TAX LAW CHANGES THAT MAY AFFECT YOUR ESTATE PLAN

by Brooke C. Jones July, 2012

It is a day that no one wants to experience, but all families will have to deal with the death of a family member at one point or another. After the funeral, the family has to cope with the lurking task of handling the estate. Will there be enough left to keep the farm or business in the family? These are details most people do not wish to think about, but if planning is left unattended, their loved ones could end up paying more taxes than they otherwise would after they are gone. There are two types of taxes to consider when engaging in estate planning: federal estate tax and Indiana inheritance tax. With changes in both federal and state tax laws already in place or coming up in 2013, many families may benefit from taking another look at their current estate plans.

Federal estate tax is a tax based upon the assets owned by a person as of the date of his or her death. This upcoming year, federal estate tax is scheduled for a number of changes. Unless tax laws are changed before the end of the year, the federal estate tax exemption will decrease from $5 million to $1 million as of January 1, 2013. Not only will the federal estate exemption be reduced, but the estate tax rate will increase from 35% to 55%.

Since 2012 is an election year, the federal estate tax is reemerging as an issue. Many of those affected by the changes in estate tax are family business owners and farmers who face having to pay drastic tax increases if the estate tax isn't amended. President Obama is pushing for a $3.5 million exemption at a tax rate of 35%. Meanwhile, the Death Tax Repeal Permanency Act was introduced by John Thune, senator from South Dakota, seeking to permanently end the federal estate tax. However the election goes, chances are changes will be made to the federal estate tax that will affect estate plans currently in place.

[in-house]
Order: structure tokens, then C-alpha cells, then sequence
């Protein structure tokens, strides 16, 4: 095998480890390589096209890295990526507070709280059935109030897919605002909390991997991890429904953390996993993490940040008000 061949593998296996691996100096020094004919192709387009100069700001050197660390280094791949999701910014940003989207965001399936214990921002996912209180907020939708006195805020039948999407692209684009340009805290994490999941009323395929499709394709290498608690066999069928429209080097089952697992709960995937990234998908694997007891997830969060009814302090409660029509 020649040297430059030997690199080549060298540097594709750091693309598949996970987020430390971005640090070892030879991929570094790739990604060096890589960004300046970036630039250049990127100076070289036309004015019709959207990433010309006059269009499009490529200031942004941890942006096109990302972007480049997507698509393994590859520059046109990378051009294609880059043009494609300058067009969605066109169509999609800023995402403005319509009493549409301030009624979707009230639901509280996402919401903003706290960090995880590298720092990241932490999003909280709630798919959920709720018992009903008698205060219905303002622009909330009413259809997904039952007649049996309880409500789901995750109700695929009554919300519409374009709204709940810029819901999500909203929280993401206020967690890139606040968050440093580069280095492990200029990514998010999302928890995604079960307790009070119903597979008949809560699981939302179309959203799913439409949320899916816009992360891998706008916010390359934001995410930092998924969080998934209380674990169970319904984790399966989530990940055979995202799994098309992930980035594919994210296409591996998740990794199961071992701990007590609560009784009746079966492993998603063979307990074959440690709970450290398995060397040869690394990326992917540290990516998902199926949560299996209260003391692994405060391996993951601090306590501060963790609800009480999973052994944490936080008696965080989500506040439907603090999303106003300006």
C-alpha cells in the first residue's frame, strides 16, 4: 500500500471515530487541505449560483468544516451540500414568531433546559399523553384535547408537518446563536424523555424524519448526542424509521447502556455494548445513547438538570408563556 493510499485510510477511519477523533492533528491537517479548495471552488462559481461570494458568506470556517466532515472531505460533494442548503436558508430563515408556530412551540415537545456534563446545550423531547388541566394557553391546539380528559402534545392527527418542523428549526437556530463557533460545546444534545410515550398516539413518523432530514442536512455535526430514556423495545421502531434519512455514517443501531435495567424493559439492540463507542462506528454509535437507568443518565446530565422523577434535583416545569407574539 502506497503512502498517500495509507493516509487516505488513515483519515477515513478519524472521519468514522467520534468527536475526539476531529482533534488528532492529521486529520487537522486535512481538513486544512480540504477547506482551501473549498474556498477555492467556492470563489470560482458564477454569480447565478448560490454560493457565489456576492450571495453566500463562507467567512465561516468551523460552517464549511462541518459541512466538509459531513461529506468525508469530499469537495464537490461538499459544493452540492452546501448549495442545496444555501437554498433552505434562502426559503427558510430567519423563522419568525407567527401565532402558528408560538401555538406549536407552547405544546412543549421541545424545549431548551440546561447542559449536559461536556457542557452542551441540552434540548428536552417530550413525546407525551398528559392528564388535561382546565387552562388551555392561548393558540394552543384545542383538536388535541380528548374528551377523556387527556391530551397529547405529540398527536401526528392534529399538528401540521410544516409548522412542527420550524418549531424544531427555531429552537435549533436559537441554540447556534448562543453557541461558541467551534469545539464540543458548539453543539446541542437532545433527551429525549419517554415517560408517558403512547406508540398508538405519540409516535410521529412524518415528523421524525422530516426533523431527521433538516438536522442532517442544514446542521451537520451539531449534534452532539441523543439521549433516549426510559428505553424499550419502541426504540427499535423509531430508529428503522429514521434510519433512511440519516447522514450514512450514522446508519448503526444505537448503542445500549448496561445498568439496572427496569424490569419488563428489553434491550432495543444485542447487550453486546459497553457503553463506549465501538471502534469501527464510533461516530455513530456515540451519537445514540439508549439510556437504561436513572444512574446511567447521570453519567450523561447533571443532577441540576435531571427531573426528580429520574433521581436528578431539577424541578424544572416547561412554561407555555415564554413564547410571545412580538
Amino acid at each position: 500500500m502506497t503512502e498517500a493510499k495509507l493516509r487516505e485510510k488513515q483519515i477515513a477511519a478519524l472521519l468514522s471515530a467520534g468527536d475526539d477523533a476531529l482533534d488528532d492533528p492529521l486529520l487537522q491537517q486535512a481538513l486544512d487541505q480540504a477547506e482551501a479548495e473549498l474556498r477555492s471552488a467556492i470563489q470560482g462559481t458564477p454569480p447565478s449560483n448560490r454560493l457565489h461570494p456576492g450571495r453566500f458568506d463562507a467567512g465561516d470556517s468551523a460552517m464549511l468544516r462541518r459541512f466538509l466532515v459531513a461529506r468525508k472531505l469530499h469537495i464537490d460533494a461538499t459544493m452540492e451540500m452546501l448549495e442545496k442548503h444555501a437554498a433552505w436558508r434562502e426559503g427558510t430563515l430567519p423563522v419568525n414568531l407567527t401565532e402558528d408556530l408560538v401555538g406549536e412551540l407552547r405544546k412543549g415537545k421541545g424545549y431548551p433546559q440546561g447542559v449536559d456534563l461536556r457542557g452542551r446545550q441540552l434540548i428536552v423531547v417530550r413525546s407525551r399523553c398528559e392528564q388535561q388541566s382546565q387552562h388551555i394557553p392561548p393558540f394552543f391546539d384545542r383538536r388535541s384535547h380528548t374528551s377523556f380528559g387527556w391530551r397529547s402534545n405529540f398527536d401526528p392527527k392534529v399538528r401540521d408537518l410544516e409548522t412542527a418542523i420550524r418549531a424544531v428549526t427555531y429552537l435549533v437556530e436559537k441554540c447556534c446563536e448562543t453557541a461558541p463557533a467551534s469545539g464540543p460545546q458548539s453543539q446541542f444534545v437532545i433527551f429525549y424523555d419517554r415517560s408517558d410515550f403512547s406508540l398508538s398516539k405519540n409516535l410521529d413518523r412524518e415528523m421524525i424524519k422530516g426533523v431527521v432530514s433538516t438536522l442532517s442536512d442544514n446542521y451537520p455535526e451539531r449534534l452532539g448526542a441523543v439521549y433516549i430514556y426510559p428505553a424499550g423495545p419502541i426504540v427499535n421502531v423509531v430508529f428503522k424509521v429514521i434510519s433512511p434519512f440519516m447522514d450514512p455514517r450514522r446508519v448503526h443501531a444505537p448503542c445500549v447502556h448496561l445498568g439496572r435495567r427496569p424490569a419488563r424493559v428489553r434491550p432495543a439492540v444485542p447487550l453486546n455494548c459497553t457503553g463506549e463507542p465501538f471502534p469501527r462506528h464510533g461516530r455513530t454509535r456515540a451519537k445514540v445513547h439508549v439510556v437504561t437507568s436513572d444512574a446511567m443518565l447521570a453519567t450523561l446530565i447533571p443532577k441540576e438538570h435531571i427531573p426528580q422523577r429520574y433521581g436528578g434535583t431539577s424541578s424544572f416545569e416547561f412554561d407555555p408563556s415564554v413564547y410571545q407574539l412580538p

The General Assembly in Indiana also passed legislation this year that changes Indiana's inheritance tax. Legislators passed a law phasing out Indiana's inheritance tax over the next ten years, beginning in 2013. The inheritance tax exemption for lineal descendants increased from $100,000 to $250,000 effective January 1, 2012, and was broadened to include more family members. Under the new law, daughters-in-law, sons-in-law, and stepchildren are eligible for the $250,000 exemption. Previously, these family members were only entitled to an exemption of $500.

One of the concerns of the legislature in passing this law was how Indiana will make up the loss of revenue resulting from the inheritance tax phase out. The law is written in a way that will allow the inheritance tax to be phased out sooner if Indiana is able to offset the revenue loss quicker. One of the ways Indiana hopes to make up losses from inheritance tax is by placing a tax on items purchased through websites such as Amazon.com. The changes made to Indiana's inheritance tax simultaneously allow for a more inclusive inheritance for modern families while also reducing the tax rate each year.

What do all of these changes mean for your estate plan? It might be a good idea to take a look at your current plan and see if it needs adjustment. With the possibility of such high increases in the federal estate tax as well as a huge reduction on the exemption, there may be planning alternatives that could reduce the amount of tax your family would pay in the event of your death. On the other hand, Indiana's changes to the inheritance tax allow for more family members to receive larger exemptions while slowly phasing out inheritance tax entirely. Taking a little time to review your estate plan now could save your loved ones time and frustration later - not to mention a significant amount of money.

Allen Wellman McNew Harvey, LLP, has several attorneys that regularly practice in the area of estate planning. If you would like to have your estate plan reviewed, please contact us to schedule an appointment.